“These arrangements being made, M. de Montcalm caused propositions to be made to the enemy. But a haughty answer was returned, followed by the roar of a general discharge of the enemy’s artillery. ... The first time our battery played, such were the cries of joy from the Indians that all the mountains resounded with the echoes. The second battery was established two days afterwards. This was a new fête which the Indians celebrated in a warlike manner. They were always about our artillery-men, whose dexterity they greatly admired. But their admiration was not idle; they were willing to [xxx] do anything to make themselves useful, and determined even to become gunners. One of them distinguished himself particularly. After having himself pointed the cannon, he hit the very angle of the fort which had been assigned to him. Their chief cause of astonishment was the covered ways, which, like subterranean roads, are so useful a protection to the assailants. They examined with the most eager curiosity this work of the French grenadiers, and some began to exercise their own hands in the practice — they were seen with pickaxes marking out a trench towards that part of the embankment which they were expected to attack. They pushed the works so far forward, that they were soon within gunshot.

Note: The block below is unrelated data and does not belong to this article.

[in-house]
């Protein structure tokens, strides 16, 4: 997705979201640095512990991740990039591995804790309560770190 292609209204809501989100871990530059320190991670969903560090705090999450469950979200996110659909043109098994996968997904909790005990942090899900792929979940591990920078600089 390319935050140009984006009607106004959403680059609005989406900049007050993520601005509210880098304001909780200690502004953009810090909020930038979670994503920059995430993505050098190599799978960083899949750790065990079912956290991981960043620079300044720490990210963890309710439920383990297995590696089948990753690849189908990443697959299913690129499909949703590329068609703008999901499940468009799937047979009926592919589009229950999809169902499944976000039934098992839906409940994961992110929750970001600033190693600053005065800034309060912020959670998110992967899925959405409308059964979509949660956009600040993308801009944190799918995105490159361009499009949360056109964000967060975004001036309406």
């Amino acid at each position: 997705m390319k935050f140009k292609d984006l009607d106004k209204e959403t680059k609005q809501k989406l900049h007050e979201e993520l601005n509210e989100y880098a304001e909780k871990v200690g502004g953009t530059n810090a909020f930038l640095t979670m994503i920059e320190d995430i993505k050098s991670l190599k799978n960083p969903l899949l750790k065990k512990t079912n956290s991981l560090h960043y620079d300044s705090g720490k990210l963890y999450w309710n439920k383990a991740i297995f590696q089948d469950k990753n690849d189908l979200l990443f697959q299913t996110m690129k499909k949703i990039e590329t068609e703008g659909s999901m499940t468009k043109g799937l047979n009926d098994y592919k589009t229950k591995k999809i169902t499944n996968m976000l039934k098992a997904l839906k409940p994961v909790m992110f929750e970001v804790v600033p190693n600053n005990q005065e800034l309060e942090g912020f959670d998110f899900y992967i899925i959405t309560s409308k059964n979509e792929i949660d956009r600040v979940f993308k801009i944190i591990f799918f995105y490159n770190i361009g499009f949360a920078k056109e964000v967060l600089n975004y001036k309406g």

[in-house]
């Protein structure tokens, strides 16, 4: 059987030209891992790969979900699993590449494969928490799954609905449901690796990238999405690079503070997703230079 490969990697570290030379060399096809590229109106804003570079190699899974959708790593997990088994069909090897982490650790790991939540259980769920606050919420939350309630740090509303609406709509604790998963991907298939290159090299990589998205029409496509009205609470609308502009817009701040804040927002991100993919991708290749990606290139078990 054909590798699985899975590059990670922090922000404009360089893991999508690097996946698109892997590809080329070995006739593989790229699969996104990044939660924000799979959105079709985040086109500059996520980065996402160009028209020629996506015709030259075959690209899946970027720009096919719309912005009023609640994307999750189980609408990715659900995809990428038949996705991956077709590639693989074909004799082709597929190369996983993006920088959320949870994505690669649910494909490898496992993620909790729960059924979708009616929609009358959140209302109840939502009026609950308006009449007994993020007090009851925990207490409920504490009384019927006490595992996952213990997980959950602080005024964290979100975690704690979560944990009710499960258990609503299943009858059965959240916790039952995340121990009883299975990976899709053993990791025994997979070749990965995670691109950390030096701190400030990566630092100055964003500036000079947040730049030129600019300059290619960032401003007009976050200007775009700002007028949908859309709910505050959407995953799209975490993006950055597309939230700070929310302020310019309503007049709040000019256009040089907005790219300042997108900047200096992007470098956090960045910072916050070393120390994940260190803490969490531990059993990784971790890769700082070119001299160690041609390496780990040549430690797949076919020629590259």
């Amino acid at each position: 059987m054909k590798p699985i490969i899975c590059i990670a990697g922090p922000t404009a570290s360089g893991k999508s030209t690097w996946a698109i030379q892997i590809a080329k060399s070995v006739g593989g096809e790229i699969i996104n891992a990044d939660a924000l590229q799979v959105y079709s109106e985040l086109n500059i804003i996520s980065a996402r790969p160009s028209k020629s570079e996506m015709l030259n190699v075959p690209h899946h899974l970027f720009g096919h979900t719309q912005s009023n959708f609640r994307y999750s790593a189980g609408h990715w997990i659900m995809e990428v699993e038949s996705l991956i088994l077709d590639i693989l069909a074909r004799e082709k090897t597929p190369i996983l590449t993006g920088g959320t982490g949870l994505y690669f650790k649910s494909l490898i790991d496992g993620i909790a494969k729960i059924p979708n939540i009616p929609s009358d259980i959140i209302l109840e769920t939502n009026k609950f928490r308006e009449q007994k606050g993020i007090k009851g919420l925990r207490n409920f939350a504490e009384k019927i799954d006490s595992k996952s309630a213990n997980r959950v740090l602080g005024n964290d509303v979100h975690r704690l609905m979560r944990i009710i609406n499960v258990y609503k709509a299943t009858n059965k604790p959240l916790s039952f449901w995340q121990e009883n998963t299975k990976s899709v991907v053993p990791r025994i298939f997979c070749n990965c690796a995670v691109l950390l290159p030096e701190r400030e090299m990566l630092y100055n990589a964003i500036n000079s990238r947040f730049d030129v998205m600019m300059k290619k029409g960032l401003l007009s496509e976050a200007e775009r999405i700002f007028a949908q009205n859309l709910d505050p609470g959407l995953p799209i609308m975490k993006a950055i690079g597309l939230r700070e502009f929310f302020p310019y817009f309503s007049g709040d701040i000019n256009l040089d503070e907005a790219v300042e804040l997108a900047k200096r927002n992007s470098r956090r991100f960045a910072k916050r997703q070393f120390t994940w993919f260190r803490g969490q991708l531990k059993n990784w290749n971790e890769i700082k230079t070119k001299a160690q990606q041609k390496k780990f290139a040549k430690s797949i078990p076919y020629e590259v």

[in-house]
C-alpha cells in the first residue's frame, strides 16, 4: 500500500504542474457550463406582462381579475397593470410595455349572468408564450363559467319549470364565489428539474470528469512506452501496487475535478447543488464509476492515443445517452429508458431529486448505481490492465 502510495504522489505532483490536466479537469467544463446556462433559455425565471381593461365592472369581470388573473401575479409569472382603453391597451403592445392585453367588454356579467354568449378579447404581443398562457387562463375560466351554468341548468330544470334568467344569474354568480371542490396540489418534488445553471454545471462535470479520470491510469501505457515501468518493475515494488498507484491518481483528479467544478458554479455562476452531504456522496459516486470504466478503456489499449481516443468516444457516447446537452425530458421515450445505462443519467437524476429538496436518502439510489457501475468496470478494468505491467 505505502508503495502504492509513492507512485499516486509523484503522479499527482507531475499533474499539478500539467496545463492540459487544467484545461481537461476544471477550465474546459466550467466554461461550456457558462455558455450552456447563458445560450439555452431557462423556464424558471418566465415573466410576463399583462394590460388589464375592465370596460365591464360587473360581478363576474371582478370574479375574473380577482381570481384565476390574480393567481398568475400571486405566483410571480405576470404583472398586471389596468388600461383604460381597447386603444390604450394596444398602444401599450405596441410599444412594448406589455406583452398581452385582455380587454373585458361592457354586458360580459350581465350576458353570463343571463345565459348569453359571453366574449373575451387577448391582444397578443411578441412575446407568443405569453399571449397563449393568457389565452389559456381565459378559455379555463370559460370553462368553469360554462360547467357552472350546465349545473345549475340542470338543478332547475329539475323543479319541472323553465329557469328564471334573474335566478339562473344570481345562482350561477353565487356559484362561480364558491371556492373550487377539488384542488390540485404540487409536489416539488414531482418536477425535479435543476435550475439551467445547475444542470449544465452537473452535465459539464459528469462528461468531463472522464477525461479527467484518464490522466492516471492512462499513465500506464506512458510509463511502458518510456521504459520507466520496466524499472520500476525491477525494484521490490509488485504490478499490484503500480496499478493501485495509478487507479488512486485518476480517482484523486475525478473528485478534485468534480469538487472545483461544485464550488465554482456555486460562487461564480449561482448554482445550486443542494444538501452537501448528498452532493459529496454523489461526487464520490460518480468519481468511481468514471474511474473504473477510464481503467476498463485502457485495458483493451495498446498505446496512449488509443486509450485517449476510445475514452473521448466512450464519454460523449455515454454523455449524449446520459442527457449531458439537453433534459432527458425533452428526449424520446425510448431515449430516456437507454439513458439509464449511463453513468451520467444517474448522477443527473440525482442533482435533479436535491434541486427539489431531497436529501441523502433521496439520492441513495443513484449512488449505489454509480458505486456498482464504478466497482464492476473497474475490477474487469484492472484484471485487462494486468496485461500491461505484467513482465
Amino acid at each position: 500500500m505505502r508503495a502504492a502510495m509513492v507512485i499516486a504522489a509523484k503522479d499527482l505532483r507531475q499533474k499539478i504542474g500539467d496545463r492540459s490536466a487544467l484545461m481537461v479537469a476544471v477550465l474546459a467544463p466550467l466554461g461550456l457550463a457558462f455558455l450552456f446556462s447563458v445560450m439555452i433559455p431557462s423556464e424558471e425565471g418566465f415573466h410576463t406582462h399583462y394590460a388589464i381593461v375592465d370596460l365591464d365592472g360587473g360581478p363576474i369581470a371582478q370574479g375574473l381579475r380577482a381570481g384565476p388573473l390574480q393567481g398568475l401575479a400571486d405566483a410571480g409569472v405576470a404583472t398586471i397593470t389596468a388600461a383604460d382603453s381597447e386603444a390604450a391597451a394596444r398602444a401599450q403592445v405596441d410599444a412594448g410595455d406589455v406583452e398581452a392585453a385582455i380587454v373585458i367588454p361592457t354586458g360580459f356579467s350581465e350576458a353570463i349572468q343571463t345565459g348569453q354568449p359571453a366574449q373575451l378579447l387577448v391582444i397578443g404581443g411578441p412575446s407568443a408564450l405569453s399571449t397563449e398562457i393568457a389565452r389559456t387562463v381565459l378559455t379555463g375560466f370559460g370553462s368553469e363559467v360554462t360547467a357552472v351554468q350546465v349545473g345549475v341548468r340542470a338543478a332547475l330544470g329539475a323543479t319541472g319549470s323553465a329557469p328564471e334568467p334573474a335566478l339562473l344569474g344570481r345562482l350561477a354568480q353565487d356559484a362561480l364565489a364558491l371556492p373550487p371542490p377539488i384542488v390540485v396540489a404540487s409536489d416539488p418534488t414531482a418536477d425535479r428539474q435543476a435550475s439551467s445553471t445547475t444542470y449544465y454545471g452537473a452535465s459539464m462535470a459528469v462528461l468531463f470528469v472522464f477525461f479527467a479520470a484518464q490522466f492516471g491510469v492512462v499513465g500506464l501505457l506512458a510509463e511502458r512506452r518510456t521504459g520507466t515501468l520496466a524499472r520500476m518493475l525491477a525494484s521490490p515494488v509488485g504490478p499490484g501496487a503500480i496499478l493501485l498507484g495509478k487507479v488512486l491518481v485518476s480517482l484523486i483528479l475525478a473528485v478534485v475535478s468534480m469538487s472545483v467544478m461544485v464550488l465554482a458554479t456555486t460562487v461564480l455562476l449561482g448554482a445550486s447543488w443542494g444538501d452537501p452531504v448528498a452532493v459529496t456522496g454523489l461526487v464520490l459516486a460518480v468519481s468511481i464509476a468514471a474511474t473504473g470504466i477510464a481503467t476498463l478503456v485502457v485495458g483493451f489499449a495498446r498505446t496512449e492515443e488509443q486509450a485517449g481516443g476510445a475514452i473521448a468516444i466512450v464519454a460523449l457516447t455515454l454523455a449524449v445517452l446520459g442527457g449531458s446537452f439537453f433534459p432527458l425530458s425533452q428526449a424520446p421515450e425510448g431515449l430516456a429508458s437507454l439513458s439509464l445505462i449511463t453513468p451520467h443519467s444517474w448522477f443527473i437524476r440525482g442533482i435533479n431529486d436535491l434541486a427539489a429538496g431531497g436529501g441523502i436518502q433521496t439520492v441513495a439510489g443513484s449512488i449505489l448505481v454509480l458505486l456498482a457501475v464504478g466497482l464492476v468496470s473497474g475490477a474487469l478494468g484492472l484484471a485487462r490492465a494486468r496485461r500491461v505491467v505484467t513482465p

“Meanwhile, our scouts encountered in the woods three couriers sent from Fort Edward; they killed the first, captured the second, and the third saved himself by flight. On the body of the dead man, in his vest, they found a letter so well concealed in a hollow musket-hall, that it had escaped the researches of all but one soldier, who happened to be familiar with these tricks of war. This letter was from the commander of Fort Edward to Colonel Munro. It contained the deposition of a Canadian deserter who declared our army to amount to eleven thousand men with two thousand Indians, and a formidable artillery. General Webb informed his colleague that the interests of the King his master did not permit him to weaken his own post, and that he must therefore capitulate upon terms as favorable as possible. M. de Montcalm did not think he could make a better use of this letter than to forward it to its address, by the same courier who had fallen alive into our hands. We received in return from Colonel Munro his thanks, with an expression of the modest hope that the same acts of civility might for a long time take place between them. This was on [xxxi] the 7ᵗʰ. Our batteries opened again at nine o’clock, continuing to fire every two minutes to the great delight of the Indians, who uttered shouts of joy on seeing the shot and shells fall into the fort.